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Why Cite Sources?

When writing research papers students are often required to create a "resources used" page, a "bibliography," or a "list of works cited." This guide is designed to help students with this process.

Why cite sources?

  • To give the author(s) credit for the original work and to enable your readers to consult the same sources:

"Whenever you quote or base your ideas on another person's work, you must document the source you used. Even when you do not quote directly from another work, if reading that source contributed to the ideas presented in your paper, you must give the authors proper credit.

  • Citations allow readers to locate and further explore the sources you consulted, show the depth and scope of your research, and give credit to authors for their ideas. ... Think of documenting your sources as providing a trail for your reader to follow to see the research you performed and discover what led you to your original contribution." (From the citation guide of the University of California, Berkeley, available online here.)

There are several styles used for citing sources, but the two main styles used at STCC are the Modern Language Association style (MLA) and the American Psychological Association style (APA). Other styles that you might encounter in your academic career include the Chicago Style and the Bluebook style (used mainly for legal material). Typically, citation in just about any style will include: the author(s) name(s); the title of the resource used; the year of publication; the place of publication. If you are citing a Web site, your citation additionally will typically include the url address of the Web site, and the date you viewed the Web site.


Using Information Ethically

1. Avoid plagiarism!
  • “Plagiarism occurs when the creative work of another individual is imitated or used without authorization, or when the creative work of someone else is represented as one's own work." From the STCC Student Handbook.

2. Cite ALL of your sources (including images) using:

  • Quotations
  • In-text references
  • A bibliography or Works Cited page

3. Some Tips:

  • Avoid cutting and pasting
  • Basic, known facts are okay to use (e.g. Washington was our first President)
  • Even if you are paraphrasing someone else's ideas using your words (rather than quoting), you must cite
  • Give yourself time for the writing process

When in doubt, cite!

Resources for Citing Sources

Style Manuals:


Citing Information tutorials from the UNC University Libraries




The College considers the following behaviors as inappropriate for the College community and in opposition to its core values and behavioral expectations.  These expectations apply to all students. The College encourages community members to report all incidents of such behavior.  Any student found to have committed or to have attempted to commit any of the following misconduct is subject to the sanctions outlined under this policy.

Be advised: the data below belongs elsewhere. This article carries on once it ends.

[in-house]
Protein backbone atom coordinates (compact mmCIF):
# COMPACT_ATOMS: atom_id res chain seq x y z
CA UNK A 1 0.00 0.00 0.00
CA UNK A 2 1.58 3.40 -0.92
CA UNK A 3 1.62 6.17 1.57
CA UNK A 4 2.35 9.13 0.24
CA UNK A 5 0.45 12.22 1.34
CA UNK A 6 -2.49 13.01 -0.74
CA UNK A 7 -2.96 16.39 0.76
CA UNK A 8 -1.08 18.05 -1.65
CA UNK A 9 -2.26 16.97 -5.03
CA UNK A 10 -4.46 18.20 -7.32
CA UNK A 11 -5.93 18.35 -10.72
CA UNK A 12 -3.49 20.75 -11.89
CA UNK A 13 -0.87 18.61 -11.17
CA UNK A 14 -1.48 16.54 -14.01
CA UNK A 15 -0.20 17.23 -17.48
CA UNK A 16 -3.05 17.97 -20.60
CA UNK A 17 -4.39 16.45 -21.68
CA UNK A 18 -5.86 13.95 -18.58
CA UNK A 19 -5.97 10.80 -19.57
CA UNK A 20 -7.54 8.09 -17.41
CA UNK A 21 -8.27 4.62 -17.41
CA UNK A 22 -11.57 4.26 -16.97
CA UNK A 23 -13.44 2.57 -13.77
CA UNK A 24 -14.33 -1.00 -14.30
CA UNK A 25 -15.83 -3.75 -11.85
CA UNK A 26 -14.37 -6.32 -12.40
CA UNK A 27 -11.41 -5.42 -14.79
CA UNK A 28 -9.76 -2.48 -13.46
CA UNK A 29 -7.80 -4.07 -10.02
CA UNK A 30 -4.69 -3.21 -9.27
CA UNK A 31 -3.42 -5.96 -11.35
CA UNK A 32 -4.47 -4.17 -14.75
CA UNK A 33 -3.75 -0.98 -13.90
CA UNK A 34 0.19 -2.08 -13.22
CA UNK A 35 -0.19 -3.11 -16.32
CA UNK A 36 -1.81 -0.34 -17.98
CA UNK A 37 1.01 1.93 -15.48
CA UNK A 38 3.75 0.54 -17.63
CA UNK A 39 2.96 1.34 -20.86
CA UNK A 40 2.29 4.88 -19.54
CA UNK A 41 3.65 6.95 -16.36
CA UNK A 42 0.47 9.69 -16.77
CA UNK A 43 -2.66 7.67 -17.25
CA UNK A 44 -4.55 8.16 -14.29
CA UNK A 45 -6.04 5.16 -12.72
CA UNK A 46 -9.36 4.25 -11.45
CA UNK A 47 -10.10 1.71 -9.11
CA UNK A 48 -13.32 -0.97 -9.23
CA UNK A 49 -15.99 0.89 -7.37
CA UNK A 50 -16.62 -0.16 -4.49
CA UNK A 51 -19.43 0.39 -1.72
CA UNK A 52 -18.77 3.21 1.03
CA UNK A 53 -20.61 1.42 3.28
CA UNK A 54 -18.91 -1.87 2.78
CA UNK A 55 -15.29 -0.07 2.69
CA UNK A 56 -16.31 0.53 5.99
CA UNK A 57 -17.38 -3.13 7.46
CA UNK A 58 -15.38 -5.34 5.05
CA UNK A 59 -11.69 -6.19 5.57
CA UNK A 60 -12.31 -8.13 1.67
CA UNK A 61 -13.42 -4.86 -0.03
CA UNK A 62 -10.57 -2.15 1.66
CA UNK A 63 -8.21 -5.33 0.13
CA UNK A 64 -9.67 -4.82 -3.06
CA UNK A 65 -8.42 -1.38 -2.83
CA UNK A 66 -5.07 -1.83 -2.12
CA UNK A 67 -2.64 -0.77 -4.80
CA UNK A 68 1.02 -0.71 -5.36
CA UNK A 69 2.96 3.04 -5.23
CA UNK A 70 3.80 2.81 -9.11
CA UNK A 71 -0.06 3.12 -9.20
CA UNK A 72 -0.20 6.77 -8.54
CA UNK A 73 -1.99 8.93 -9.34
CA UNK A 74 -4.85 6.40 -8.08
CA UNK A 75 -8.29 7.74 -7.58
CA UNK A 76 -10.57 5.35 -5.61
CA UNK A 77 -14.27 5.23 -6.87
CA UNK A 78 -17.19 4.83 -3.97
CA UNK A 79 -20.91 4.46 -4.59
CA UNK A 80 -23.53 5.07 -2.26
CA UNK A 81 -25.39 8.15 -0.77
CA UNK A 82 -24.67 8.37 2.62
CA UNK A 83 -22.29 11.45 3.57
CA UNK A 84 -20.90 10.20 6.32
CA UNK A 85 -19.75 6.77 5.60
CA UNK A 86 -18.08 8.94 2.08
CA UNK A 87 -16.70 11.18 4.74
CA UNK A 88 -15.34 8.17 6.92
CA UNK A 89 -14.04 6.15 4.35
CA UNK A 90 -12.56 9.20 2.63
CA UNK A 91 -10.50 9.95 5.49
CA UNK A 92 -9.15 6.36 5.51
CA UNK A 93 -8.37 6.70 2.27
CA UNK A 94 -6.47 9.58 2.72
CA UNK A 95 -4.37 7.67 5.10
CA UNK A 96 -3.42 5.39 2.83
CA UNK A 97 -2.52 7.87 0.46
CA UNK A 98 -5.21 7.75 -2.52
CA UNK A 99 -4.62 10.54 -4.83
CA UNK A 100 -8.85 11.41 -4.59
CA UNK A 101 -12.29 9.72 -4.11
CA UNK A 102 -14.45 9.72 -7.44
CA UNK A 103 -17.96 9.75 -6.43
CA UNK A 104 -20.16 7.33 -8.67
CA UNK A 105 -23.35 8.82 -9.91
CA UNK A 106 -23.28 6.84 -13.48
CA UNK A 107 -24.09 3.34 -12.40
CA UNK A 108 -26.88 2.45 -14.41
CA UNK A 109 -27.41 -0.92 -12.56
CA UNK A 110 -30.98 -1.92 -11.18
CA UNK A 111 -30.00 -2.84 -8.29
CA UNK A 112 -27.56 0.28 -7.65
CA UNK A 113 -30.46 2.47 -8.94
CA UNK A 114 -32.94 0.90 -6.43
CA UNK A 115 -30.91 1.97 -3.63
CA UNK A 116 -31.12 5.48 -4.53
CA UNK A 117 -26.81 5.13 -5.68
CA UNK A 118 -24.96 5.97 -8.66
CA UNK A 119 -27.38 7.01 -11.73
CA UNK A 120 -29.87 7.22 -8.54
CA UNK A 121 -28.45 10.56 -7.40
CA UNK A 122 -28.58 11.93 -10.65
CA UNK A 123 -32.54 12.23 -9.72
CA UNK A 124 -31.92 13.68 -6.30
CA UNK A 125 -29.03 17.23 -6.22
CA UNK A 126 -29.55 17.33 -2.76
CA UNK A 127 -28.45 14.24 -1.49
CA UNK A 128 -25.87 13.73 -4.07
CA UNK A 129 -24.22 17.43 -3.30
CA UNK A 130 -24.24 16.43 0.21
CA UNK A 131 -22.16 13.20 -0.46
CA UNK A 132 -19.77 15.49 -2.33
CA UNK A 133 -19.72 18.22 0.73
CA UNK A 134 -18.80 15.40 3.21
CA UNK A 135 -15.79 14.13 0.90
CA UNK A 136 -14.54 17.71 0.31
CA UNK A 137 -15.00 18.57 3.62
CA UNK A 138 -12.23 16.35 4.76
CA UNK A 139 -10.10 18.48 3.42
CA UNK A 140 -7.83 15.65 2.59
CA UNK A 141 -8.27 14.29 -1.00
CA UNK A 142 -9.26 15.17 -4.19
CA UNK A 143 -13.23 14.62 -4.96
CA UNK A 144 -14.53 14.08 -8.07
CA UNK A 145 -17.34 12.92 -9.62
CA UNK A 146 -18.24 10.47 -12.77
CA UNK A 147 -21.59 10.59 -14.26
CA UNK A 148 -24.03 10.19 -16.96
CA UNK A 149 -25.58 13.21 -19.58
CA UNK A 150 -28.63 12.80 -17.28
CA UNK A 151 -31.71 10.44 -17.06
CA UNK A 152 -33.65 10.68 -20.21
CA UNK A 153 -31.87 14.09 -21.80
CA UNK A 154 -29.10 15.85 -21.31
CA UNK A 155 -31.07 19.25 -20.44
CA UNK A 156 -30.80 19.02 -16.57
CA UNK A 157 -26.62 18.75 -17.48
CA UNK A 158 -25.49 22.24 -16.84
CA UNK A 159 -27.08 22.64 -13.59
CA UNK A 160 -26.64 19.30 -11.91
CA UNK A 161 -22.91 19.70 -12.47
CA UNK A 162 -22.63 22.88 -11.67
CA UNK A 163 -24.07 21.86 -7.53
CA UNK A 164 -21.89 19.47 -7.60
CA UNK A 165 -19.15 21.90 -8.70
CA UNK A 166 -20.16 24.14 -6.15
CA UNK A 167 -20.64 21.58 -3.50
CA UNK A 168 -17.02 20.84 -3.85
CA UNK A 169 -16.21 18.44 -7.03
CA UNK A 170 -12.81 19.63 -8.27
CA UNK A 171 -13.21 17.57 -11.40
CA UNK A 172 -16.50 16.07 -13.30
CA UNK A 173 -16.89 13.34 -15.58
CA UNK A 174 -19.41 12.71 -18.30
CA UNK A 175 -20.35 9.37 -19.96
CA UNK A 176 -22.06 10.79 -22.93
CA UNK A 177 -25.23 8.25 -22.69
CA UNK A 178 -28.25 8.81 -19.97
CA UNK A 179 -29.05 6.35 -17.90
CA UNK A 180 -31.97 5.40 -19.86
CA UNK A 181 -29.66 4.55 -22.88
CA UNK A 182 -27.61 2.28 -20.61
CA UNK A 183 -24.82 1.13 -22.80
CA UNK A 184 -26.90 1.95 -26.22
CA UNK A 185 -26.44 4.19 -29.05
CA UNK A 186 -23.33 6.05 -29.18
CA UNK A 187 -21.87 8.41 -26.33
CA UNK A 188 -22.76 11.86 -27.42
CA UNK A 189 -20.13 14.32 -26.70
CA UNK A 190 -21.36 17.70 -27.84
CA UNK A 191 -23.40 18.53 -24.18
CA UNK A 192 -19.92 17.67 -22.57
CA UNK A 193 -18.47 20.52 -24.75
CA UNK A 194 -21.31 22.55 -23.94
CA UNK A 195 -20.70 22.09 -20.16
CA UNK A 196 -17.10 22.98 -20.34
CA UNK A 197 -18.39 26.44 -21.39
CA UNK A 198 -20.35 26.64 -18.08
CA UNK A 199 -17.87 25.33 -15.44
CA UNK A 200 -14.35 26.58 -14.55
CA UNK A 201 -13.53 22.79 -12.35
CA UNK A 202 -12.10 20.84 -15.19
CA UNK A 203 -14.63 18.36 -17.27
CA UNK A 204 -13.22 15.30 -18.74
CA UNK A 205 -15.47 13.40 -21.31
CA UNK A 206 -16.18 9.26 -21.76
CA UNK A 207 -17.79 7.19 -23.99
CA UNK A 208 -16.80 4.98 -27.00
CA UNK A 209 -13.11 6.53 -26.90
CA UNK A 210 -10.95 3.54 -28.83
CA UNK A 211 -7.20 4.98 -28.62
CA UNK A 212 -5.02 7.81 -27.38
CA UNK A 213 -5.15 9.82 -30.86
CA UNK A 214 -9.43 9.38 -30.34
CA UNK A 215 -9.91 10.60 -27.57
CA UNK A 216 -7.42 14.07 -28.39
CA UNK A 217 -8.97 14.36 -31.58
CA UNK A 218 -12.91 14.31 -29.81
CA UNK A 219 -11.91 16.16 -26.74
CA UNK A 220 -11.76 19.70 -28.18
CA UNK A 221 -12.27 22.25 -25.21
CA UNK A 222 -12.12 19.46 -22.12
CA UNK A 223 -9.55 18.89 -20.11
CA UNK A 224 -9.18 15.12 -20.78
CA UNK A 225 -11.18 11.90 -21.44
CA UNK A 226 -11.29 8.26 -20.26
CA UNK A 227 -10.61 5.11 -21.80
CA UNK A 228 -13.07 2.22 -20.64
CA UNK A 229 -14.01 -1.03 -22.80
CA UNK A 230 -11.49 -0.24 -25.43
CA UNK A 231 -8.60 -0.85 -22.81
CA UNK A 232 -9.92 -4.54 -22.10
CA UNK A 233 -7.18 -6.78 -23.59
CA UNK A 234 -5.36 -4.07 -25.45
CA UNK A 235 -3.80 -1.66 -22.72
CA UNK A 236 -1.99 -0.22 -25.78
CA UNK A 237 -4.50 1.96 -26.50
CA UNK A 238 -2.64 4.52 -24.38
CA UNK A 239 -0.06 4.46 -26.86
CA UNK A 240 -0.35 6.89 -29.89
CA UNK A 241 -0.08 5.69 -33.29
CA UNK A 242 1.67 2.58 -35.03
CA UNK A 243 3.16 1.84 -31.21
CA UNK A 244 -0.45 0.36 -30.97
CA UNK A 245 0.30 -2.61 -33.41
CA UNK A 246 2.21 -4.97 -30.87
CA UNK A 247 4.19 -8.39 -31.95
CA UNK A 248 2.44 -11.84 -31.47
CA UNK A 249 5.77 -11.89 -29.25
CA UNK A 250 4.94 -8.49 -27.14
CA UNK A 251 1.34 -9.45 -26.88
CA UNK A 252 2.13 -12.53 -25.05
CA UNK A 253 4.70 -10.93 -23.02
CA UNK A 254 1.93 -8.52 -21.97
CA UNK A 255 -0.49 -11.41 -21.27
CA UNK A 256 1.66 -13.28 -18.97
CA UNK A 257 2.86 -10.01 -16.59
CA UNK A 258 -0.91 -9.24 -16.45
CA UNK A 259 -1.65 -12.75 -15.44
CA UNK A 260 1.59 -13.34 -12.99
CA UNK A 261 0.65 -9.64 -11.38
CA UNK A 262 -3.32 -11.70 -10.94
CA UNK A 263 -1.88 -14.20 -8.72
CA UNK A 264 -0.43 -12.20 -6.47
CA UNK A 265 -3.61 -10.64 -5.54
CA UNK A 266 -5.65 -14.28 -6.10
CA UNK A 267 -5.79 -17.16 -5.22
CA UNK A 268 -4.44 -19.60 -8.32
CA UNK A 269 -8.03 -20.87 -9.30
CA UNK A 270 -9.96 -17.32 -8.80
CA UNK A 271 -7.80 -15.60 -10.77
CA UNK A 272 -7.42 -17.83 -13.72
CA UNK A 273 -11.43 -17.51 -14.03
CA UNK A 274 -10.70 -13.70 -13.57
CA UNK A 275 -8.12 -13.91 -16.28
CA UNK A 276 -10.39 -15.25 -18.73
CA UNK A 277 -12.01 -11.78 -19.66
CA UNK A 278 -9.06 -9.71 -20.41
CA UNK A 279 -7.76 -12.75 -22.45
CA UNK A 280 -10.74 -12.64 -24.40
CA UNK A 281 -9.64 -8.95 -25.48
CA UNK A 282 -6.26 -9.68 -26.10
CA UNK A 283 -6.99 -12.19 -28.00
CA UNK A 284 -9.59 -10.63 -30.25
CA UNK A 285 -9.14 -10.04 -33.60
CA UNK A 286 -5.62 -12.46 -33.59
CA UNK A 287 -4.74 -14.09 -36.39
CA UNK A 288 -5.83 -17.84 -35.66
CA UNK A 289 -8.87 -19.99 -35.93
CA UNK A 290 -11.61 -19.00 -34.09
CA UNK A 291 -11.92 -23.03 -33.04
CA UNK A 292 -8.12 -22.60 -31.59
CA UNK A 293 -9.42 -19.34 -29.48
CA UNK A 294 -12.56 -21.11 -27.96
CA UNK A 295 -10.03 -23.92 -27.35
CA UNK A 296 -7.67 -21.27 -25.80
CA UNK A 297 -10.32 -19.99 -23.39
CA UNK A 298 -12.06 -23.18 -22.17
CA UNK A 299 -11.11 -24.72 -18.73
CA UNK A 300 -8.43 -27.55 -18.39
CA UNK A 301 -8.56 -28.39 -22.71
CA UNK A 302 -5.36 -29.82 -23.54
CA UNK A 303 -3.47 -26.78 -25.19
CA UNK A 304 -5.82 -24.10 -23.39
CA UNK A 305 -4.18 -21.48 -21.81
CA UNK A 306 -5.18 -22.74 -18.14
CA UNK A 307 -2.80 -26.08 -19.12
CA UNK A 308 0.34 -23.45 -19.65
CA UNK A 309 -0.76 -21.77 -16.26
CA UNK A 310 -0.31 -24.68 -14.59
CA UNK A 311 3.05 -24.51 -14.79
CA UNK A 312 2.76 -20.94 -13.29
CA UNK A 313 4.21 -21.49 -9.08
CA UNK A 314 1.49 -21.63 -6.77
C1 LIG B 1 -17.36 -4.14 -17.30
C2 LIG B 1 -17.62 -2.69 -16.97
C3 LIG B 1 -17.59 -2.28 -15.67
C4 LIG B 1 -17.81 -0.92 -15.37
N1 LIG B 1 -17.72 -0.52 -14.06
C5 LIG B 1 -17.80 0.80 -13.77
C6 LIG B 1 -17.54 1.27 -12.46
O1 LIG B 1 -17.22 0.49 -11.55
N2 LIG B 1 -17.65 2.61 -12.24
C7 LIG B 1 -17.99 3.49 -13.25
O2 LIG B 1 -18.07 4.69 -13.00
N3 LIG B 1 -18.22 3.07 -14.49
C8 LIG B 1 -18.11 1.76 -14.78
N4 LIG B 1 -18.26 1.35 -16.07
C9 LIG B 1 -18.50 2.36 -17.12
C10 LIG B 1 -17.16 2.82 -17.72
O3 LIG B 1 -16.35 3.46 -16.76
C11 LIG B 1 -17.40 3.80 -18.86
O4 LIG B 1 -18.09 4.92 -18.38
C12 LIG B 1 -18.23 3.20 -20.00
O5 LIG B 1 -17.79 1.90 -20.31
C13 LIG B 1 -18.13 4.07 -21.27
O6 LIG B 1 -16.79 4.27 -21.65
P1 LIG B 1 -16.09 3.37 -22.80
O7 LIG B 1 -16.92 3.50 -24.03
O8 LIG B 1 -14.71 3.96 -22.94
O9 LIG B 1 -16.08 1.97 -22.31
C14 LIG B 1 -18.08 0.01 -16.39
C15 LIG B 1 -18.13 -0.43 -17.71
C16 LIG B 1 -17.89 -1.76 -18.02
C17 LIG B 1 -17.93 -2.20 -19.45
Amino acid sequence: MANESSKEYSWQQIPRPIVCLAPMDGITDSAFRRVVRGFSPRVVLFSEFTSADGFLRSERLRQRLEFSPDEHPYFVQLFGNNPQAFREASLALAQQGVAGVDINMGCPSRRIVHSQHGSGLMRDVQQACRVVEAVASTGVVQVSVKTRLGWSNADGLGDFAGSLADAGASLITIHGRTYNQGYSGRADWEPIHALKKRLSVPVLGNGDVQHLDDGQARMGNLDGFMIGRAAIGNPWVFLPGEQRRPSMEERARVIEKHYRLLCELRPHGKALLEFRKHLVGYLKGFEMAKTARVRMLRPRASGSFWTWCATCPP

Acts of academic dishonesty including, but not limited to the following:

  1. Cheating. Intentional use, and/or attempted use of any unauthorized assistance in any academic exercise including dependence upon the aid of sources beyond those authorized by the instructor.
  2. Fabrication. Intentional and unauthorized falsification and/or invention or any information or citation in any academic exercise.
  3. Unauthorized Collaboration. Deliberately submitting work prepared collaboratively with someone else without explicit permission from the instructor.
  4. Facilitating dishonesty. Knowingly helping or attempting to help another commit an act of academic dishonesty, including students who substitute for other persons in examinations or represent, as their own, papers, reports, projects, or the academic works of others.
  5. Plagiarism. Knowingly representing the words, ideas, or artistic expression of another as one’s own work in any academic exercise, including but not limited to submitting previously-submitted assignments for which the student has earned credit, copying or purchasing other’s work, patchworking source material and representing the work as one’s own, or arranging for others to do work under a false name.
  6. Submitting, in whole or in part, prewritten term papers of another or the research of another, including but not limited to commercial vendors who sell or distribute such material.
  7. Theft of materials. The acquisition, without permission, of tests or other academic material belonging to a member of the faculty or staff, or another student.

Discipline for Academic Dishonesty

This policy recognizes the right of faculty to manage their class, including addressing directly with students issues of academic dishonesty.  When there is information that academic dishonesty occurred, a faculty member may choose to take action as outlined in the course syllabus, including issuing a failing grade for the assignment or the course.  Faculty are encouraged to share that information with the CCA. If the CAA is aware of more than one incident of academic dishonesty by this student, in addition to the issuance of a failing grade by the faculty member, the student may be subject to disciplinary action under this policy.    If the student believes that there is substantial evidence of error or injustice associated with a failing grade issued because of academic dishonesty, the student may file a grievance under the Student Grievance Procedure’s Grade Appeal Process.

Where the issuance of a failing grade by a faculty member for academic dishonesty will result in a student’s dismissal from a program (for example in nursing and other health care programs), the charge of academic dishonesty shall be directly referred to the CCA for administration under this policy, which shall be completed, where practicable, within thirty (30) days.